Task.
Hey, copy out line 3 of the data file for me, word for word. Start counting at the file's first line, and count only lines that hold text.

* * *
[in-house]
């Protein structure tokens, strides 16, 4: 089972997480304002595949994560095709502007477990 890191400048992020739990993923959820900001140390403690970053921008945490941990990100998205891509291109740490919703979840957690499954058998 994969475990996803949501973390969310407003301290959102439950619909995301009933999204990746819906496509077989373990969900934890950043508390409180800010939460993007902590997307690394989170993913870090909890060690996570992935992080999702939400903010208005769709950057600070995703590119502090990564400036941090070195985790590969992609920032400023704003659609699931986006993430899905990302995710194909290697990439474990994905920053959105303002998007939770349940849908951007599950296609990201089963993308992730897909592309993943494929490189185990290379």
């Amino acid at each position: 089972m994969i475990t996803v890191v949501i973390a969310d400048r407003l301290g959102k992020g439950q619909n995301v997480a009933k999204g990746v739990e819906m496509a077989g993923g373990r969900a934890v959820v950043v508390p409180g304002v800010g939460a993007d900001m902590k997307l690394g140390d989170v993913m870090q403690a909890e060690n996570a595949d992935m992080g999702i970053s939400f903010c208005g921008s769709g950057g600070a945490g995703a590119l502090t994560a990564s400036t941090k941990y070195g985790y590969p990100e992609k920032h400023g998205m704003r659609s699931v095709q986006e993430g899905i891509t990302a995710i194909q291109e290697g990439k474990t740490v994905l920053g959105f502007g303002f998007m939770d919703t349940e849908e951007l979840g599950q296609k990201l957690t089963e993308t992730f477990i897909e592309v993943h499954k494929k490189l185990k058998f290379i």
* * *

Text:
């Amino acid at each position: 089972m994969i475990t996803v890191v949501i973390a969310d400048r407003l301290g959102k992020g439950q619909n995301v997480a009933k999204g990746v739990e819906m496509a077989g993923g373990r969900a934890v959820v950043v508390p409180g304002v800010g939460a993007d900001m902590k997307l690394g140390d989170v993913m870090q403690a909890e060690n996570a595949d992935m992080g999702i970053s939400f903010c208005g921008s769709g950057g600070a945490g995703a590119l502090t994560a990564s400036t941090k941990y070195g985790y590969p990100e992609k920032h400023g998205m704003r659609s699931v095709q986006e993430g899905i891509t990302a995710i194909q291109e290697g990439k474990t740490v994905l920053g959105f502007g303002f998007m939770d919703t349940e849908e951007l979840g599950q296609k990201l957690t089963e993308t992730f477990i897909e592309v993943h499954k494929k490189l185990k058998f290379i």